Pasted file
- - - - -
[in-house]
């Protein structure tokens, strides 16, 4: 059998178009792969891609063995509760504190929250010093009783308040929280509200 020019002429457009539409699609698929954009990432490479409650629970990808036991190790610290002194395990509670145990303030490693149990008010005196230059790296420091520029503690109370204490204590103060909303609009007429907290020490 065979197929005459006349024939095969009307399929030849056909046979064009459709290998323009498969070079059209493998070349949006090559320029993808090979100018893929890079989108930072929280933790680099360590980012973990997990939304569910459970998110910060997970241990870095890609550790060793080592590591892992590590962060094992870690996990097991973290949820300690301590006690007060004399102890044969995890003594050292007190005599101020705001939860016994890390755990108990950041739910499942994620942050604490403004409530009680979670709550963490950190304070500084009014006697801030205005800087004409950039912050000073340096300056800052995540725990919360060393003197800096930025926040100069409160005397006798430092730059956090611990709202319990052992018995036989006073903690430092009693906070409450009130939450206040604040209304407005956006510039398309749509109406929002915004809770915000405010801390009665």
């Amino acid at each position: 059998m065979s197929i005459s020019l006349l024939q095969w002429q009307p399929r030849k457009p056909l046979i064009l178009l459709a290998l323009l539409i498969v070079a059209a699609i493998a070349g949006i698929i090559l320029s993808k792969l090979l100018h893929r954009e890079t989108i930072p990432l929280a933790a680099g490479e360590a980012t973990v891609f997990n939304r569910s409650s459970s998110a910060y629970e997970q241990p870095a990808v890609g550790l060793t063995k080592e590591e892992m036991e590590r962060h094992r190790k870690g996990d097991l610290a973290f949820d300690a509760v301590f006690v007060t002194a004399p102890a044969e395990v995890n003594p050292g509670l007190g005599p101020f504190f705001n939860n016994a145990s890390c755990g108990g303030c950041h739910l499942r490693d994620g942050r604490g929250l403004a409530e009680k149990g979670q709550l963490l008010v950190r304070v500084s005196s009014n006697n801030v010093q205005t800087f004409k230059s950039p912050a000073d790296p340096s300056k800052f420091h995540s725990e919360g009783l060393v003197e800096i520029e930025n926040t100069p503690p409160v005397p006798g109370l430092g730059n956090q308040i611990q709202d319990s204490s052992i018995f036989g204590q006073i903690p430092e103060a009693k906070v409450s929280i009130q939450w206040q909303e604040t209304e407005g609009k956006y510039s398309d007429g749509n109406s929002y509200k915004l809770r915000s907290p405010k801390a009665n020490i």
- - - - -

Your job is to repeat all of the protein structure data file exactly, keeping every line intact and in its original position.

[in-house]
């Protein structure tokens, strides 16, 4: 059998178009792969891609063995509760504190929250010093009783308040929280509200 020019002429457009539409699609698929954009990432490479409650629970990808036991190790610290002194395990509670145990303030490693149990008010005196230059790296420091520029503690109370204490204590103060909303609009007429907290020490 065979197929005459006349024939095969009307399929030849056909046979064009459709290998323009498969070079059209493998070349949006090559320029993808090979100018893929890079989108930072929280933790680099360590980012973990997990939304569910459970998110910060997970241990870095890609550790060793080592590591892992590590962060094992870690996990097991973290949820300690301590006690007060004399102890044969995890003594050292007190005599101020705001939860016994890390755990108990950041739910499942994620942050604490403004409530009680979670709550963490950190304070500084009014006697801030205005800087004409950039912050000073340096300056800052995540725990919360060393003197800096930025926040100069409160005397006798430092730059956090611990709202319990052992018995036989006073903690430092009693906070409450009130939450206040604040209304407005956006510039398309749509109406929002915004809770915000405010801390009665």
């Amino acid at each position: 059998m065979s197929i005459s020019l006349l024939q095969w002429q009307p399929r030849k457009p056909l046979i064009l178009l459709a290998l323009l539409i498969v070079a059209a699609i493998a070349g949006i698929i090559l320029s993808k792969l090979l100018h893929r954009e890079t989108i930072p990432l929280a933790a680099g490479e360590a980012t973990v891609f997990n939304r569910s409650s459970s998110a910060y629970e997970q241990p870095a990808v890609g550790l060793t063995k080592e590591e892992m036991e590590r962060h094992r190790k870690g996990d097991l610290a973290f949820d300690a509760v301590f006690v007060t002194a004399p102890a044969e395990v995890n003594p050292g509670l007190g005599p101020f504190f705001n939860n016994a145990s890390c755990g108990g303030c950041h739910l499942r490693d994620g942050r604490g929250l403004a409530e009680k149990g979670q709550l963490l008010v950190r304070v500084s005196s009014n006697n801030v010093q205005t800087f004409k230059s950039p912050a000073d790296p340096s300056k800052f420091h995540s725990e919360g009783l060393v003197e800096i520029e930025n926040t100069p503690p409160v005397p006798g109370l430092g730059n956090q308040i611990q709202d319990s204490s052992i018995f036989g204590q006073i903690p430092e103060a009693k906070v409450s929280i009130q939450w206040q909303e604040t209304e407005g609009k956006y510039s398309d007429g749509n109406s929002y509200k915004l809770r915000s907290p405010k801390a009665n020490i």